Following a weak showing for the model toward the beginning of the year, this sale of what we rated as a #2 (Excellent) condition car surprised us by surpassing our estimates for a #1 (Concours) quality example by $19,000. While not a huge amount, given how infrequently these come up for sale, a strong amount is more influential to the Montreal market than would be the case with a more common car and points to a likely turnaround for Montreal values.

Breakout: 1973 Ferrari Dino 246 GTS

Ferrari Dino 246 GTS
RM Sotheby’s/Alex Stewart

Sold for $775,000 RM Sotheby’s

#1 condition (Concours) $715,000

Yet another car that’s been on a tear lately, the Ferrari Dino is certainly a car that went from snubbed to beloved, and in relatively short order. Few will now deny it as a mainstream Ferrari collectible. In fact, we called it out as a car to watch in our 2022 Bull Market List.

With this sale, it appears that the Dino trajectory still has room to grow. This very nice driver-quality car with the popular “chairs and flares” option blew way past condition-appropriate value, fetching a staggering $775,000. We’ve said it before, but these cars are now reliably more expensive than the ’70s flagship Ferrari Daytona. If Monterey has proven anything to us, it is that the classic Ferrari market is still thriving despite continued proof that the collector car market is softening.




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Read next Up next: My 6 favorite street-parked classics from Monterey Car Week


    Outside of the Ferrari prices I always feel suspect about many big auction prices. Too often they are artificial.

    BJ prices are often the most suspect. Too many times people buy these cars over pay and then you see the car later at another auction selling for half what was paid.

    Turning auctions into social events has led to many uninformed buyers over paying.

    Also I see much media pushing many models that have ben years stagnate to try to get some value into their market. The ZR1 and the 928 both fit this.

    They were both bought in good numbers and put away speculation it would be a collector car. Well that did not pan out. So now people want to unload them and auctions talk them up. Often the parts on these cars are very expensive and the new models are so much more powerful and affordable.

    Hey more power to you if you can make a buck but be careful if you are buying.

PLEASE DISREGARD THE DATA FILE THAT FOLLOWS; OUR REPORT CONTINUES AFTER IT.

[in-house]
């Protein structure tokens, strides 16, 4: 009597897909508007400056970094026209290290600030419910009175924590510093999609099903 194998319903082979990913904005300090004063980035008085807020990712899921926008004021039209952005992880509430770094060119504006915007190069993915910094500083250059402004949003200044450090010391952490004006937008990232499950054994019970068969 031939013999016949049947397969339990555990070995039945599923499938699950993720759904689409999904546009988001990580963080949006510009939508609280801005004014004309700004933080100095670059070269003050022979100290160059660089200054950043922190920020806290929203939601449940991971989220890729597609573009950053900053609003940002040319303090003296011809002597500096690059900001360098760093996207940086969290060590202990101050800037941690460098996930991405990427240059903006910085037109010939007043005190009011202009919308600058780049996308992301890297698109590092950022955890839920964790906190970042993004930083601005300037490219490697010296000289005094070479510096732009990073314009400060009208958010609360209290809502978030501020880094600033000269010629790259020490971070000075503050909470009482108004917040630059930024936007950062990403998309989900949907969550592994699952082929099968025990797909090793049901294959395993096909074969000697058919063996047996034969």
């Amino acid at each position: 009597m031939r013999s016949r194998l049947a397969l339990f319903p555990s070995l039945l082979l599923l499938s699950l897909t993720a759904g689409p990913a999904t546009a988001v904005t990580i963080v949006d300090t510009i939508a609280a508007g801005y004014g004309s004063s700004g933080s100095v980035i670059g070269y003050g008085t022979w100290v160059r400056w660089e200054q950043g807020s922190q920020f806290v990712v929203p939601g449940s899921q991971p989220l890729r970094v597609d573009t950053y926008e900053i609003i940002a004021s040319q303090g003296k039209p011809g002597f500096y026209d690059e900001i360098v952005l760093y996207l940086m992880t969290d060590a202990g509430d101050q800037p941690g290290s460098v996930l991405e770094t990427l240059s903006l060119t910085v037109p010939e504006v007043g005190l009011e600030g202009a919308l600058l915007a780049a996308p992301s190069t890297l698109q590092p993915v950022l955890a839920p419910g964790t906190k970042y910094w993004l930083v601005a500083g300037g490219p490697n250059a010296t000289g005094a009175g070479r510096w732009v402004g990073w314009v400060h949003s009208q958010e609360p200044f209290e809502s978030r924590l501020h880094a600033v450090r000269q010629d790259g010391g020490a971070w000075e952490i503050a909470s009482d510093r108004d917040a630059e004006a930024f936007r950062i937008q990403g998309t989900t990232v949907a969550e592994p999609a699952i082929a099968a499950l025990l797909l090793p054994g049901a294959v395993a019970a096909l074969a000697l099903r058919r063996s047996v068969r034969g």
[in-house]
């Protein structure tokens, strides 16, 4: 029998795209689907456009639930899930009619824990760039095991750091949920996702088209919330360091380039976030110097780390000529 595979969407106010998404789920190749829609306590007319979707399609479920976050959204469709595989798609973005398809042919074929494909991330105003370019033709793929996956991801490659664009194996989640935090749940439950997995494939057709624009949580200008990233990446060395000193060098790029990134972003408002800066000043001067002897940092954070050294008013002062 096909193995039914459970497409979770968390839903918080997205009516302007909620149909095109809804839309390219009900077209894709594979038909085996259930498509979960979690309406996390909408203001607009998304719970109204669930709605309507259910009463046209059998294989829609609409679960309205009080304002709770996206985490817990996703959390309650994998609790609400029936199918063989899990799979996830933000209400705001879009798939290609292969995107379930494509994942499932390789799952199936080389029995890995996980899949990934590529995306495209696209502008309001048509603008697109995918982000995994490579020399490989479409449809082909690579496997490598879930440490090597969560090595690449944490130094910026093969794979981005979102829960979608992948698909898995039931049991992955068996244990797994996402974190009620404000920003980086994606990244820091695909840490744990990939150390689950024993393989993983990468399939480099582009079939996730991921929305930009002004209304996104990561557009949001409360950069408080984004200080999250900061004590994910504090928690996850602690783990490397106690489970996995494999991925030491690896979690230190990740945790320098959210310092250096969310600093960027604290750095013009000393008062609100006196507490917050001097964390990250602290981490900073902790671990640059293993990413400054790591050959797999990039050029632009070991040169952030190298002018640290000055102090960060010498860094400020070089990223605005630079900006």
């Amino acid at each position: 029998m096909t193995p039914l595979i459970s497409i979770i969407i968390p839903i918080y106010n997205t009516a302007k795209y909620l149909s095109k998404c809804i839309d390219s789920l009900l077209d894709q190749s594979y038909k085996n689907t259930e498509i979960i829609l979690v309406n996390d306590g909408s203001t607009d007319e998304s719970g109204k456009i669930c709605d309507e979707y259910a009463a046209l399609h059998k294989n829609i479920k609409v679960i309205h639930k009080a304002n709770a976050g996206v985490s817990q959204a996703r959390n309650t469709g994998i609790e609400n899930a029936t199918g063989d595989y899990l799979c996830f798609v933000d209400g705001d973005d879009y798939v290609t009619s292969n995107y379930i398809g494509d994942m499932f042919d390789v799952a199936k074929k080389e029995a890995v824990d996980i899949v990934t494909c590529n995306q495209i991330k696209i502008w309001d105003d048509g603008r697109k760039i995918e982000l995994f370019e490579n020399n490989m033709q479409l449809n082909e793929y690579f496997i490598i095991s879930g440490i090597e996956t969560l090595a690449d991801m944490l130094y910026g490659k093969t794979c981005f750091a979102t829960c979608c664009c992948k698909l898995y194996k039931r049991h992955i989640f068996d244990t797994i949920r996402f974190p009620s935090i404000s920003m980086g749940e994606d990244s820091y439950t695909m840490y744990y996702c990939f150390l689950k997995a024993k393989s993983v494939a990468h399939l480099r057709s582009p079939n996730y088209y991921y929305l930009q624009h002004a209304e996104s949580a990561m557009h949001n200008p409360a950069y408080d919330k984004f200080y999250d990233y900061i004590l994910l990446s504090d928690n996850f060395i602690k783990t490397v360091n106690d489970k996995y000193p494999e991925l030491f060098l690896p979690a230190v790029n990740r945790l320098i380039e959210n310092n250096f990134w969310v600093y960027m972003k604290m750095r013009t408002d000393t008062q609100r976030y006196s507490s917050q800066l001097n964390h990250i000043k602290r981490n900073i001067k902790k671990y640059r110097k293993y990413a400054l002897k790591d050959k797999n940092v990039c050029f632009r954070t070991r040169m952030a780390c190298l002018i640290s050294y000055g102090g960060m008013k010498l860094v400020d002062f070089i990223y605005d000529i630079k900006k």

Agree with just about everything you said. The auction houses know how to get bidders going. Plenty of alcohol is served to loosen up those inhibitions and help people make stupid decisions. I’d venture that in some cases, the tipsy bidder would be better off reneging on the sale and paying the walk-away fee.

    About “and the new models are so much more powerful and affordable”: that’s a given, and well known even by the collectors who are paying these crazy-high prices for cars that can get dusted by a Camry. 🙂 It’s certainly kept me from purchasing a lot of cars. “That’s a cool car, but not at *that* price.”

    I love the LFA. I still remember when you had a hard time to sell one at sticker price, now it’s three times that price.

    Even if I could afford it I wouldn’t buy any of them. American made V8 powered muscle is all I care about.

    Impressive auction results, but not a single car that any “normal” human could afford. Seeing how the wealthy spend their money is always fun, but somewhat frustrating, like eyeing the lobster tank while headed for McDonalds.

    That’s how I’ve felt about the Dino since the ’80s. Fell in love with it as a teenager and had hoped to get one. As I earned more money, the price of the car kept going up as fast or faster, meaning I still couldn’t afford it. Now, they are in the stratosphere. If only I could send my younger self the money to buy one for $30K, LOL.

    In around 1978-79 there was a yellow Dino for sale in Selkirk, Manitoba. Would see this car quite often in Winnipeg with a “For Sale” sign. I spoke to the owner and he wanted about $17,000 Canadian for it. He told me he would go as low as $13,000. The fellow came to Canada to avoid the U.S. Draft in the early 70’s and opened a “Blue Jean” store in Selkirk just north of Winnipeg.

    EVERY time I seen the car I was fascinated but was still stuck in the muscle car era with Porsche just getting into my system.

    ……….oh well, good story and a cool memory from my early car days.

    It would be interesting to see a companion article showing cars that a middle class person could afford.
    Also some vehicles that sold for below the presale estimate.

    I have not been big on Ferrari since the models of the 1950’s and early 60’s. I don’t feel they have held with the classic lines and the feel of the one off they once had. They look like any other mass produced sports car. If they did not have the horse on them many would not be impressed,